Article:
Why MRVC is Mumbai Rail no-Vikas Corporation – one a Right to Information Act plea filed by Borivli-resident Devraj Roy in May 2006
Posted by rtiact2005 on June 19, 2006
Why MRVC is Mumbai Rail no-Vikas Corporation
Lack of vision and co-ordination have reduced an organisation meant to change the face of Mumbai’s suburban train travel to being just a disburser of funds
On Monday, Mumbai Mirror reported on how two documents two years apart — one a Right to Information Act plea filed by Borivli-resident Devraj Roy in May 2006 and another a presentation made to railway minister of state Naranbhai Rathwa on August 2, 2004 — showed several projects being executed by Mumbai Rail Vikas Corporation (MRVC) are still languishing. Here we tell you why an organisation, envisaged to take over the running of the entire suburban network in the city, is stuck at being a toothless disburser of World Bank funds with no powers to turn the screws on Western or Central Railways if they don’t complete projects in time.
Lack of vision:
When the railway ministry was negotiating with the Asian Development Bank and World Bank on funds to re-energise Mumbai’s archaic railway system, the suggestion was that the suburban system be separated from the express train system. MRVC was thought to be the answer and expected to have a boss who would be a full-scale general manager and have full executive control. However, MRVC was reduced to being just a disburser of World Bank funds. Even now, while the managing director of MRVC is on the same pay-scale as WR or CR GMs, he is several years junior.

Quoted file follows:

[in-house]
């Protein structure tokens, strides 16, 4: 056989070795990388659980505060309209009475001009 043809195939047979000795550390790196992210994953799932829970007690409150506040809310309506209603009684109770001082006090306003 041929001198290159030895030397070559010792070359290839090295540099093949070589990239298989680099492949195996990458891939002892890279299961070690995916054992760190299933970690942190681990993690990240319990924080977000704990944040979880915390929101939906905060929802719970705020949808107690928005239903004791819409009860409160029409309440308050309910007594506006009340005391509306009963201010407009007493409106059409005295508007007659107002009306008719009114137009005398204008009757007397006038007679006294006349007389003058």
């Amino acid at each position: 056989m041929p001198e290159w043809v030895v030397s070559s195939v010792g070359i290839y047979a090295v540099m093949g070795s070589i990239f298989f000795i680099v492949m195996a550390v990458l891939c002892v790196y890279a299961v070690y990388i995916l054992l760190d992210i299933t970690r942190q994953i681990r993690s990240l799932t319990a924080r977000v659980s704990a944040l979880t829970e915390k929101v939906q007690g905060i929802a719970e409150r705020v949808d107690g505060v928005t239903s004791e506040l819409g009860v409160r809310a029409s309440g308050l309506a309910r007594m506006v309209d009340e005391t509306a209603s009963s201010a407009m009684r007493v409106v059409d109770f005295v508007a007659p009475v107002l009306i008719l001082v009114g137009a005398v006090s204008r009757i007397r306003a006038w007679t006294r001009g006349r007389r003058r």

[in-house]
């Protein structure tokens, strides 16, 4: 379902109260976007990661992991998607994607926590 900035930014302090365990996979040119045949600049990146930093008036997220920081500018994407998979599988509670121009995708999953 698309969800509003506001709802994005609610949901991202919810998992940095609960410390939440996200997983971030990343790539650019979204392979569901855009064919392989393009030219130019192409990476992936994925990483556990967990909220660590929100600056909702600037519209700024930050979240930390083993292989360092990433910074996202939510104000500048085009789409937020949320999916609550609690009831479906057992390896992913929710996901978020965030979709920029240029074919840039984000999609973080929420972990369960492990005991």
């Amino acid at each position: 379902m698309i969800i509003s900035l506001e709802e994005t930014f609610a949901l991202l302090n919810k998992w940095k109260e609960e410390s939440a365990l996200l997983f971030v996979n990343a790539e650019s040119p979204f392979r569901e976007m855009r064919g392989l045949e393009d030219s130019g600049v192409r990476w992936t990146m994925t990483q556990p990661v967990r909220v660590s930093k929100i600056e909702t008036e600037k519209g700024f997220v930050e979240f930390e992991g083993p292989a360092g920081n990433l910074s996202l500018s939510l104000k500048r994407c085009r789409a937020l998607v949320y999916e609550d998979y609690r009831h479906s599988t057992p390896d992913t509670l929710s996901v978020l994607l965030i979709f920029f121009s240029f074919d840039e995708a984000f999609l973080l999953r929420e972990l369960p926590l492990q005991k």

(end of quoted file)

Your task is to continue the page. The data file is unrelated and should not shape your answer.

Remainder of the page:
The setting up of MRVC:
When MRVC was being set up, most officials at WR and CR allege, several who joined were those who wanted to stay back in Mumbai and didn’t find place in either WR or CR. Some joined under a cloud of inefficiency or corruption. For example, a very senior MRVC official is busy fighting a vigilance charge sheet for an oversight committed in the allotment of rail travel service agencies when he was in WR’s commercial department. WR and CR officials with good track records didn’t go to MRVC on deputation as they felt lack of progress in the projects at MRVC would mean problems in future career prospects.
Co-ordination problems between MRVC, WR & CR:
The administration of both WR and CR does not take kindly to mega-blocks and large-scale disruptions in trains. Thus, every time MRVC proposes a breakneck speed of finishing a project, it gets stalled by operations teams of both railways.
The state government is a 49 per cent partner in MRVC, the rest being held by ministry of railways. The government’s twin nominees on the board of directors are MMRDA commissioner Dr T Chandrashekhar and principal secretary (Urban development) Ramanand Tiwari. The problem, MRVC officials say, is that both are very busy officers and do not get time to devote to MRVC. Due to this most MRVC projects were stuck because of problems in land acquisition or encroachments. While Chandrashekhar is in charge of rehabilitation, Tiwari’s department deals with land acquisition.
Unlike Delhi Metro Rail Corporation which was building something new, the MRVC was entrusted with modernising a running system. It doesn’t help that a disruption for even some hours can cause law and order problems. Lack of space is another problem. Several stretches of construction have to be carried out in close proximity to running trains where even a way to bring in heavy equipment and trucks isn’t possible.